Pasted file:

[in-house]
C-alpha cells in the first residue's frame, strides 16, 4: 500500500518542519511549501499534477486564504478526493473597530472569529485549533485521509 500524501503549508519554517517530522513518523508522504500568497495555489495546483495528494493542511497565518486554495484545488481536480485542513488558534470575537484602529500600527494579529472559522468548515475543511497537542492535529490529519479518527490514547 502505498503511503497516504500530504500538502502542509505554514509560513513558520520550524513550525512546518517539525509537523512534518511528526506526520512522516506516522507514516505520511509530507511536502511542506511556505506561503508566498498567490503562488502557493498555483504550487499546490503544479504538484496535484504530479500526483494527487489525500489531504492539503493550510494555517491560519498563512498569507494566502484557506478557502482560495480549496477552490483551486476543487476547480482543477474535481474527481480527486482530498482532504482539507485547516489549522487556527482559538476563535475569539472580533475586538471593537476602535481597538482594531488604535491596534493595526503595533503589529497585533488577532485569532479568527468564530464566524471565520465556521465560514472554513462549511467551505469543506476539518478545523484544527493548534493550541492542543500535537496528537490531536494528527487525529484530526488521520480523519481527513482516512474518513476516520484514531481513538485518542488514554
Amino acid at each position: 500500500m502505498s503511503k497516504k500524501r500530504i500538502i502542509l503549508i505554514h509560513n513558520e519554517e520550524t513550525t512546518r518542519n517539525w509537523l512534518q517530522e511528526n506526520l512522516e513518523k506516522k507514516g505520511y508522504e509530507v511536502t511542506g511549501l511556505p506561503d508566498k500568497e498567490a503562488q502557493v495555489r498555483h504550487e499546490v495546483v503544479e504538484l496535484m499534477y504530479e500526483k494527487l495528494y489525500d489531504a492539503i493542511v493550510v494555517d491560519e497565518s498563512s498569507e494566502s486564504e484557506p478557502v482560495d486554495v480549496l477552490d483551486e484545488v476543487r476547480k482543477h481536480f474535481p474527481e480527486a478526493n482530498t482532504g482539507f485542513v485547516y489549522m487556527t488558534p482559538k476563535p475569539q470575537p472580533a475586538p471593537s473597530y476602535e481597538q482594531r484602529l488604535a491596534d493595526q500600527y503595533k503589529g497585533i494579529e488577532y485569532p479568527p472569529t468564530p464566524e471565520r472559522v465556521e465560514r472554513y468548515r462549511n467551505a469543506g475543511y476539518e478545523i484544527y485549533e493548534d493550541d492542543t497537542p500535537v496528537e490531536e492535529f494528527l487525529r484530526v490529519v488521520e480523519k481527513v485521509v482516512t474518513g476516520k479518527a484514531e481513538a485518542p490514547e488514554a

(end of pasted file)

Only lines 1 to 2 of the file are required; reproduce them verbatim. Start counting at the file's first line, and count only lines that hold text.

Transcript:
[in-house]
C-alpha cells in the first residue's frame, strides 16, 4: 500500500518542519511549501499534477486564504478526493473597530472569529485549533485521509 500524501503549508519554517517530522513518523508522504500568497495555489495546483495528494493542511497565518486554495484545488481536480485542513488558534470575537484602529500600527494579529472559522468548515475543511497537542492535529490529519479518527490514547 502505498503511503497516504500530504500538502502542509505554514509560513513558520520550524513550525512546518517539525509537523512534518511528526506526520512522516506516522507514516505520511509530507511536502511542506511556505506561503508566498498567490503562488502557493498555483504550487499546490503544479504538484496535484504530479500526483494527487489525500489531504492539503493550510494555517491560519498563512498569507494566502484557506478557502482560495480549496477552490483551486476543487476547480482543477474535481474527481480527486482530498482532504482539507485547516489549522487556527482559538476563535475569539472580533475586538471593537476602535481597538482594531488604535491596534493595526503595533503589529497585533488577532485569532479568527468564530464566524471565520465556521465560514472554513462549511467551505469543506476539518478545523484544527493548534493550541492542543500535537496528537490531536494528527487525529484530526488521520480523519481527513482516512474518513476516520484514531481513538485518542488514554